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Behav Neurosci. 1997 Aug;111(4):845-9.

A large sex difference on a two-dimensional mental rotation task.

Author information

1
Department of Psychology, University of Western Ontario, London, Canada. dcollins@julian.uwo.ca

Abstract

Mental rotation tests require participants to identify rotated versions of a target stimulus. The Vandenberg Mental Rotations Test depicts rotations in 3-D space and typically yields one of the largest established cognitive sex differences favoring males. It is presently unclear whether this male advantage is related to the nature of rotations depicted in 3-D space or to the high level of difficulty of this task. The present study developed a new test depicting picture plane, or 2-D, rotations. When task difficulty within this 2-D test was varied, a male advantage as large as that seen on the Vandenberg test was found for the difficult component. These findings suggest that processing in 3 dimensions is not a necessary condition for a large sex difference on tests of mental rotation.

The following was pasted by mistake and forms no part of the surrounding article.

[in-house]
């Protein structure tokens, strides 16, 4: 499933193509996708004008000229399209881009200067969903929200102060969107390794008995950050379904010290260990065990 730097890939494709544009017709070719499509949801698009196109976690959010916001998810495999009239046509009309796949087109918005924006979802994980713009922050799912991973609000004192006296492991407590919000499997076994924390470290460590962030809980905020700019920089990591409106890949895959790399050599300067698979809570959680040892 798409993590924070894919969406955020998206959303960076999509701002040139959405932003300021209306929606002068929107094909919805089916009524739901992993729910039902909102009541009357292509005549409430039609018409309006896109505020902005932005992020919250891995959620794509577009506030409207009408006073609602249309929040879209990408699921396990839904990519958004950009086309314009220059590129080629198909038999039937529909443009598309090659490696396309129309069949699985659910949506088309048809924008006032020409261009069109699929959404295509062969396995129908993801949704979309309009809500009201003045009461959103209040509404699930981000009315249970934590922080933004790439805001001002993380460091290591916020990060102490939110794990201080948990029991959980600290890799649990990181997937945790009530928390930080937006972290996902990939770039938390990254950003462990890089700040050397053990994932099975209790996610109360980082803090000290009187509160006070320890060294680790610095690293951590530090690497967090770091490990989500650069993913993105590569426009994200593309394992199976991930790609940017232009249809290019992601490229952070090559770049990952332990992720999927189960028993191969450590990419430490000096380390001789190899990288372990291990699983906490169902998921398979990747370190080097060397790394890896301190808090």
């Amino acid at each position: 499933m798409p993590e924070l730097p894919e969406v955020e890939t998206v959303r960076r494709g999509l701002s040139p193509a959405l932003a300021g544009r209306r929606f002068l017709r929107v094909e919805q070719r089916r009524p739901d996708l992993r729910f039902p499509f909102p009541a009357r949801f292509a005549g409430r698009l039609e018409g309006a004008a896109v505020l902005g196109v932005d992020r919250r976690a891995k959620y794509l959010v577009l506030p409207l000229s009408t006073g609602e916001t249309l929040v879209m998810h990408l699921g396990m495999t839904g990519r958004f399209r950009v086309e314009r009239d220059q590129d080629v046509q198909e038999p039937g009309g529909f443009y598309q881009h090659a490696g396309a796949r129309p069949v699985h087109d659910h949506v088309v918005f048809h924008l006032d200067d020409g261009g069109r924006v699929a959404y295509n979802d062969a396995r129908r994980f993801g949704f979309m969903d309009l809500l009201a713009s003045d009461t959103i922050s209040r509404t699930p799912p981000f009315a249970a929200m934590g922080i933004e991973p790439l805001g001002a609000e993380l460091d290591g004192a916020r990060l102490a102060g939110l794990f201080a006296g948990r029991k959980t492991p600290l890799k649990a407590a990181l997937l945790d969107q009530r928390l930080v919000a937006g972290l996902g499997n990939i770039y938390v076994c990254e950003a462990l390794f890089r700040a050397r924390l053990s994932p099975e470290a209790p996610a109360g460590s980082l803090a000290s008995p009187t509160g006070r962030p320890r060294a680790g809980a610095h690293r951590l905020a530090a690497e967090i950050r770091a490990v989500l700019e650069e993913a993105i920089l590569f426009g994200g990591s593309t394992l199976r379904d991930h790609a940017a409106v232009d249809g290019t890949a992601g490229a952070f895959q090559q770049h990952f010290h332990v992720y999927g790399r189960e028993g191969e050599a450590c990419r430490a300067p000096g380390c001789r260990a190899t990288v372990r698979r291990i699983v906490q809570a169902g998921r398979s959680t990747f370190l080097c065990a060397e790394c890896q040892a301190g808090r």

PMID:
9267662
DOI:
10.1037//0735-7044.111.4.845
[Indexed for MEDLINE]

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